The occupation of Afghanistan by the erstwhile USSR troops for nine long years and their withdrawal thereafter in the year 1989 had a devastating effect on the Soviet economy. The federation of states gradually became weak until early 1990s when it became impossible to hold on to one socialist state that was born post World War I in the year 1922. It eventually led to the disintegration of the socialist state into many smaller republics. The change was also accompanied by the falling of the Berlin wall and similar other developments. In this period foreign policies of many countries that previously were aligned with the Communist bloc started shifting in favor of the stronger economies like the US and several European nations. The policy shift was driven by the local demand for welfare and prosperity that these powerful economies promised. Even Russia, the largest state after the split, was forced to join the free market and become a part of the world trade thereof. This also marked an end to the Cold War era and bitter rivalry between the East and the West. After the split of USSR, the US emerged as the lone super power in the unipolar world.
With all these developments, though positive, new concerns were born, issues which posed a new threat to the emerging new world order. The vacuum created by the withdrawal of the USSR troops after infighting to claim the stake in Afghanistan, was filled by more radical groups, like Taliban and later Al-Qaeda. As new political groups started appearing in countries Afghanistan, there was also attrition between them and the US interests that had sponsored the war against the Soviets. These groups wanted minimal interference of the western powers in the politics, culture and other spheres, as they were foreign.
Unable to establish a stable government and single political power, the US forces saw facing a new enemy in Afghanistan, the local groups who wanted them completely out.
Invasion of Afghanistan, the September 11 attacks on the US, invasion of Iraq and Libya followed. As Middle East nations crumbled by more political vacuum being created by the US, more extremist groupings came into existence, like the ISIS.
The US got itself entangled into all these conflicts and wars for its own strategic interests. After thirty years of fighting small and full scale wars in the region there is still no sign of end change in the ground situation. The US economy, like erstwhile USSRs, is so badly hit due to these conflicts that it is trying hard to pull itself out. It is no longer in a position to bear its own the burden of spending of billions and trillions of dollars on misadventures on foreign soil.
In the meantime Russia has made a tremendous progress and headway in reviving its economy. It has grown up manifold because of the sudden surge in oil and natural gas prices of which it is at present one of the big producers. Apart from exporting these products to European neighbours, it fulfills nearly sixty percent of the energy demands of China which is the largest consumer of these products in the world right now. Moreover, Russia forcibly took over some parts of Ukraine in year 2014 in order to improve its oil and gas fortunes to the utter dislike of the US and other European countries. Since then the relations between the US and Russia as well as between some Western countries and Russia have become sour.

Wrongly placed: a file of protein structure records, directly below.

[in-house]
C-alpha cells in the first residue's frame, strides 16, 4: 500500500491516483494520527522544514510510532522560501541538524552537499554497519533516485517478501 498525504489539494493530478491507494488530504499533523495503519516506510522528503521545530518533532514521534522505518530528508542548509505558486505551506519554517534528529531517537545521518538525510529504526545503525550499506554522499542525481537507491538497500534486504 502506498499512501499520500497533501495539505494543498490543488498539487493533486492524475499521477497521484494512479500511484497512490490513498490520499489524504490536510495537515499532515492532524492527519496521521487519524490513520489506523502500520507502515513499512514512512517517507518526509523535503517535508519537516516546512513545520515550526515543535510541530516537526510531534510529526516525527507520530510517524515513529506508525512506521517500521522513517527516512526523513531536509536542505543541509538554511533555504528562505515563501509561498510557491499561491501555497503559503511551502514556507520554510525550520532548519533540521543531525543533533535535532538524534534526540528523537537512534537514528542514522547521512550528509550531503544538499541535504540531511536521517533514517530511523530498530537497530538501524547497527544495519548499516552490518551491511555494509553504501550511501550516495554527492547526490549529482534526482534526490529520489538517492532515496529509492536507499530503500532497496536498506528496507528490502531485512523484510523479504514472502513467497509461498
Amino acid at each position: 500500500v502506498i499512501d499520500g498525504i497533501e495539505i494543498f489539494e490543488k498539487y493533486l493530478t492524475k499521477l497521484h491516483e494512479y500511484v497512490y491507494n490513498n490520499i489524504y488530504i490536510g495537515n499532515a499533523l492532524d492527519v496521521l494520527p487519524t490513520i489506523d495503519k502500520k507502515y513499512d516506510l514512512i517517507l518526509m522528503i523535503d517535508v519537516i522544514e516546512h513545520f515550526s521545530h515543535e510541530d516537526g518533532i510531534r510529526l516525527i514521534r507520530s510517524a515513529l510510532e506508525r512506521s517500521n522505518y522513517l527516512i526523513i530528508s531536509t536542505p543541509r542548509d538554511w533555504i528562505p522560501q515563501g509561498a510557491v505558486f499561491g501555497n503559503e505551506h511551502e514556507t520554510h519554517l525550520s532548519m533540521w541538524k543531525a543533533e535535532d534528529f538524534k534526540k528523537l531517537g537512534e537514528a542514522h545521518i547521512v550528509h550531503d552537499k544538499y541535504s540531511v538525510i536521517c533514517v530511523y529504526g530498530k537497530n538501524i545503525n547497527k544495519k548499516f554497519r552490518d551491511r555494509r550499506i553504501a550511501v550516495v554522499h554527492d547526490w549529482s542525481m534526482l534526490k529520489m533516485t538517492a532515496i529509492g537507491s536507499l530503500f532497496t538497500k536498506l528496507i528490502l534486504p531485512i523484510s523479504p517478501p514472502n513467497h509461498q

Russia does not seem to be contended with the mall victory but it has revived its plan to regain its lost glory under the leadership of Vladimir Putin. It has intervened in Syria and has openly come out in support of Bashar-al-Assad whom the US and the West wanted to throw out at any cost. Turkey and Iran have joined hands with Russia and are openly supporting its intervention in Syria. Obama and Donald Trump have virtually withdrawn from Syria and left its Kurd and Arab allies on their own. Apart from that the US has completely lost its faith in Pakistan and no longer treats it as an ally or part of a solution.
However, the US has been trying to build new alliances with India, Israel and Saudi Arabia as its major strategic partners in the region. While as Iran is making an all out effort to spread its area of influence across the Middle East. There is an imminent possibility of the US pulling out of its nuclear deal with Iran unless later agrees to much more stringent conditions, such as opening up of its military installations to the inspection by the international agencies so as to ensure that it is not building nukes and thereby threaten the security of its arc allies particularly Israel and try to dominate the entire Middle East militarily.
UK nerve agent attack on a former-Russian spy and his daughter has not only united US and its Western allies but they are also trying to build a tremendous pressure on the Russia to mend its ways. Most of these countries have virtually crippled Russian Embassies in their respective countries and are ready to do more if Russia does not desist from fiddling with their day to day affairs. The US president Donald Trump has signaled his seriousness to deal with the issue. US, Britain and France have together hit some specified targets in Syria and lot more action may still be on its way, it may lead to a full-fledged war. As the US desperately wants to play the lead role in Syria to protect and safeguard its own interests and that of its allies in the region, Russia is in no mood to back off. The Cold War doctrine has received a new life and this time the point of impact is the Middle East.